Hard Numbers: Where Eagles Dare to Roam, Expensively

73: Mozambique's incumbent President Filipe Nyusi of the ruling Frelimo party won a landslide victory, securing 73 percent of the presidential vote. Many hoped that elections would solidify a fragile peace pact after decades of civil war in that country, but the opposition party, Renamo, said it won't accept these election results.

14: Support for Chile's President Sebastian Pinera has dipped to just 14 percent amid recent protests over economic inequality. It's the lowest approval rating for a Chilean leader since the country returned to democracy three decades ago.

100,000: Russian researchers tracking eagle migrations had to crowdsource 100,000 rubles to pay off roaming charges when the birds, sporting transponders that work with cell service, flew off to Iran and Kazakhstan. When even that money fell short, a Russian mobile operator bailed them out.

50: Hong Kong's lucrative tourism industry has taken a big hit as a result of months-long protests, with inbound travelers decreasing by 50 percent in the first half of this month compared to the same period last year. Hong Kong's financial chief has warned that the economy could contract this year as anti-government protests continue.

Last week, in Fulton, WI, together with election officials from the state of Wisconsin and the election technology company VotingWorks, Microsoft piloted ElectionGuard in an actual election for the first time.

As voters in Fulton cast ballots in a primary election for Wisconsin Supreme Court candidates, the official count was tallied using paper ballots as usual. However, ElectionGuard also provided an encrypted digital tally of the vote that enabled voters to confirm their votes have been counted and not altered. The pilot is one step in a deliberate and careful process to get ElectionGuard right before it's used more broadly across the country.

Read more about the process at Microsoft On The Issues.

The risk of a major technology blow-up between the US and Europe is growing. A few weeks ago, we wrote about how the European Union wanted to boost its "technological sovereignty" by tightening its oversight of Big Tech and promoting its own alternatives to big US and Chinese firms in areas like cloud computing and artificial intelligence.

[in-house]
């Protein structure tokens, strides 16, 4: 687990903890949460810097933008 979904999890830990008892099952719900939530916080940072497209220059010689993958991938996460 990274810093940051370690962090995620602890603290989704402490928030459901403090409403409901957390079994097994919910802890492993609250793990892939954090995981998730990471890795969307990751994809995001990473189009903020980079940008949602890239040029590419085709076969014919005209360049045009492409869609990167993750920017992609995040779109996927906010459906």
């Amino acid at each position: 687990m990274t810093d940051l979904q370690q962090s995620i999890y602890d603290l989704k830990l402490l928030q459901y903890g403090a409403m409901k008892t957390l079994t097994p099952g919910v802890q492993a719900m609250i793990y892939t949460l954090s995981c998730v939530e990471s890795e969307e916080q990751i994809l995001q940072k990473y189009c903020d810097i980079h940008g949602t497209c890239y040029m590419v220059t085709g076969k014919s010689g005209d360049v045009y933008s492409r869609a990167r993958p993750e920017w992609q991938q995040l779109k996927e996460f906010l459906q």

Last week, European Commission President Ursula von der Leyen and her top digital officials unveiled their first concrete proposals for regulating AI, and pledged to invest billions of euros to turn Europe into a data superpower.


Communal violence in Delhi: Over the past few days, India's capital city has seen its deadliest communal violence in decades. This week's surge in mob violence began as a standoff between protesters against a new citizenship law that critics say discriminates against India's Muslims and the law's Hindu nationalist defenders. Clashes between Hindu and Muslim mobs in majority-Muslim neighborhoods in northeast Delhi have killed at least 11 people, both Muslim and Hindu, since Sunday. We're watching to see how Prime Minister Narendra Modi's government responds – Delhi's police force reports to federal, rather than local, officials.


Ian Bremmer's perspective on what's happening in geopolitics:

What are the takeaways from President Trump's visit to India?

No trade deal, in part because Modi is less popular and he's less willing to focus on economic liberalization. It's about nationalism right now. Hard to get that done. But the India US defense relationship continues to get more robust. In part, those are concerns about China and Russia.


27,000: The Emir of Qatar has decreed a $27,000 fine and up to five years in prison for anyone who publishes, posts, or repost content that aims to "harm the national interest" or "stir up public opinion." No word on whether the Doha-based Al-Jazeera network, long a ferocious and incisive critic of other Arab governments, will be held to the same standard.